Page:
Wine 'mistake' results in top award

OVER the years, winemaker John Kemp has become something of a perfectionist. Like most people, he takes great pride in his work, and likes nothing more than seeing the fruits of his labour.

OVER the years, winemaker John Kemp has become something of a perfectionist.

Like most people, he takes great pride in his work, and likes nothing more than seeing the fruits of his labour.

So when an error occurred whilst experimenting with a new batch of raspberry wine, he was left with a feeling of dismay.

But six years on, the fruity tipple that began life as an “embarrassing mistake” has actually won the 66-year-old a prestigious award.


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Mr Kemp, the former owner of Giffords Hall, in Hartest, near Bury St Edmunds, decided to set up a winery on the outskirts of the village after taking semi-retirement in 2004.

As well as indulging his passions for canoeing and gardening, he now spends his time making grape wines, liqueurs including Sloe gin, and a whole host of delicious fruit wines made from raspberries, strawberries, blackberries, and elderflowers.

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And Kemp's Wines Raspberry Sparkler has recently bagged Mr Kemp first prize in an annual competition run by the National Fruit Wine, Mead and Liqueur Association.

“I have been making a still wine from raspberries for about six years, but during an early batch something went wrong with the filtration plant, and yeast got into the bottles,” said Mr Kemp, who lives in Hessett, near Bury, with his wife, Jeanie.

Mr Kemp soon started receiving phone calls from customers, informing him the wine, which had re-fermented in the bottles and had turned fizzy, was causing corks to pop.

But rather than causing people to complain, the Champagne-like fruit wine became an instant hit.

“It was very embarrassing, but people seemed to love it, so we decided to deliberately produce a sparkling raspberry wine,” said Mr Kemp, who spent 20 years building up the success of Giffords Hall until it became one of the areas leading vineyard tourist attractions.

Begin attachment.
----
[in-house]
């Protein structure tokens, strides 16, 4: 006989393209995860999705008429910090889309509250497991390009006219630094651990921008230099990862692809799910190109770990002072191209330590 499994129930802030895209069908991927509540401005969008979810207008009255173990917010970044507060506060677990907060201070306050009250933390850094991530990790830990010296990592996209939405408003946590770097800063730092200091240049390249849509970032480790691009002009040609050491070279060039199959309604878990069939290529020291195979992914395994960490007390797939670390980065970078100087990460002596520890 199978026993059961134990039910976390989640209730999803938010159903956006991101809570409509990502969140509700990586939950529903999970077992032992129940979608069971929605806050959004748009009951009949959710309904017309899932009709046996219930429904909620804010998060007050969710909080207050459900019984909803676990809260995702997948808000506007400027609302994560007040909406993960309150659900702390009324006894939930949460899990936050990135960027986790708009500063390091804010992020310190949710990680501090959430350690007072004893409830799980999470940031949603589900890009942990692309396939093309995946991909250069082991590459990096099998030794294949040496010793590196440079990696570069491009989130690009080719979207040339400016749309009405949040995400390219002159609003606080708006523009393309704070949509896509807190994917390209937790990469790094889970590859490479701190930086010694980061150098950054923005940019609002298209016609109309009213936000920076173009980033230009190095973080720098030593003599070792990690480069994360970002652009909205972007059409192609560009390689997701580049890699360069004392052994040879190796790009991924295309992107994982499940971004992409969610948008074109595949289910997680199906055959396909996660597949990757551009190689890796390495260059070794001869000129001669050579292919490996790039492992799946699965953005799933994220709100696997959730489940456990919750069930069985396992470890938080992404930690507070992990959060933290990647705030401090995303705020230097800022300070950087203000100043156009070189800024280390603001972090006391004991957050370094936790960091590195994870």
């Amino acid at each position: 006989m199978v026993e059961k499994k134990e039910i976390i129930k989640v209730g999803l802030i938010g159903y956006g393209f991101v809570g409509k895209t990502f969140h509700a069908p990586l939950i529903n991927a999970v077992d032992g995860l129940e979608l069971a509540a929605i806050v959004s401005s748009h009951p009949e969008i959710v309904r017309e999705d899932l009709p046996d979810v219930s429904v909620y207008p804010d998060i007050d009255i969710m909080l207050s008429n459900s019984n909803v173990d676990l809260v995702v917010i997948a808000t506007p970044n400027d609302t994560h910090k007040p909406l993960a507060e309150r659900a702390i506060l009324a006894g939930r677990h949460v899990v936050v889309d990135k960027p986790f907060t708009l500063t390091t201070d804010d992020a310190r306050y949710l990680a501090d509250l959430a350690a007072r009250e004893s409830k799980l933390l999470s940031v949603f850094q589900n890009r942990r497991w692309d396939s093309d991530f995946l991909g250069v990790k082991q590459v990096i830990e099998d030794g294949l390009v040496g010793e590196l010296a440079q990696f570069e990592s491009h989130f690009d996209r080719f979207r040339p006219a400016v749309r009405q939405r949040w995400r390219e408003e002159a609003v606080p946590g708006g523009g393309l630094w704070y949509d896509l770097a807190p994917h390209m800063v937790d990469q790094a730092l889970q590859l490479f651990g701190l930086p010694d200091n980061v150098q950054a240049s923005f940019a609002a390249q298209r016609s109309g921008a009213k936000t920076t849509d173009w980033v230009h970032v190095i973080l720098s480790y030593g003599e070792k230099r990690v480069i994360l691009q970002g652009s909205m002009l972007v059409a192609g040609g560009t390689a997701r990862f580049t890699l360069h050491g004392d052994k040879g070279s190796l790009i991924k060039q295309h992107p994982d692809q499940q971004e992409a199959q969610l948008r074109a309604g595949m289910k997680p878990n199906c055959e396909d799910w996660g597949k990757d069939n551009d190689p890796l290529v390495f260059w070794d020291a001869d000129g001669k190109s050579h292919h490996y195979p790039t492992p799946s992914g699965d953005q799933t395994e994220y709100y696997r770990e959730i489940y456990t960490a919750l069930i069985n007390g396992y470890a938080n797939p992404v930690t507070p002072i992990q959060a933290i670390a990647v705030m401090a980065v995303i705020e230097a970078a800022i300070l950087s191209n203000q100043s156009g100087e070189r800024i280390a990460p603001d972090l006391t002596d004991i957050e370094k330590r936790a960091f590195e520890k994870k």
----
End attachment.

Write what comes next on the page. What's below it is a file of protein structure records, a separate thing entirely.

The fizzy wine, which takes two years to produce, is now sold alongside his other produce at venues throughout the region, including the forthcoming Suffolk Show.

Despite only getting his winery up and running at the beginning of the year, Mr Kemp - who is one of the few remaining winemakers to crush his grapes using his feet - expects to sell around four to five thousands bottles of grape wine, the same amount of fruit wine, and six to seven thousand bottles of liqueur every year.

“It is always nice to win a competition - you may think you are making the best wines, but unless someone else thinks you are, there is no kudos in it,” said Mr Kemp, whose non-sparkling raspberry wine and Sloe gin both won silver medals.

“When I set up the winery, I wanted to concentrate on making the wines and liqueurs that I enjoy, and my aim was to make everything I have done in the past but on a smaller scale,” he said.

“I loved my time at Giffords Hall, and although I felt it was time to leave, I couldn't imagine doing nothing all day - some men have their garden sheds, and I have my winery.”

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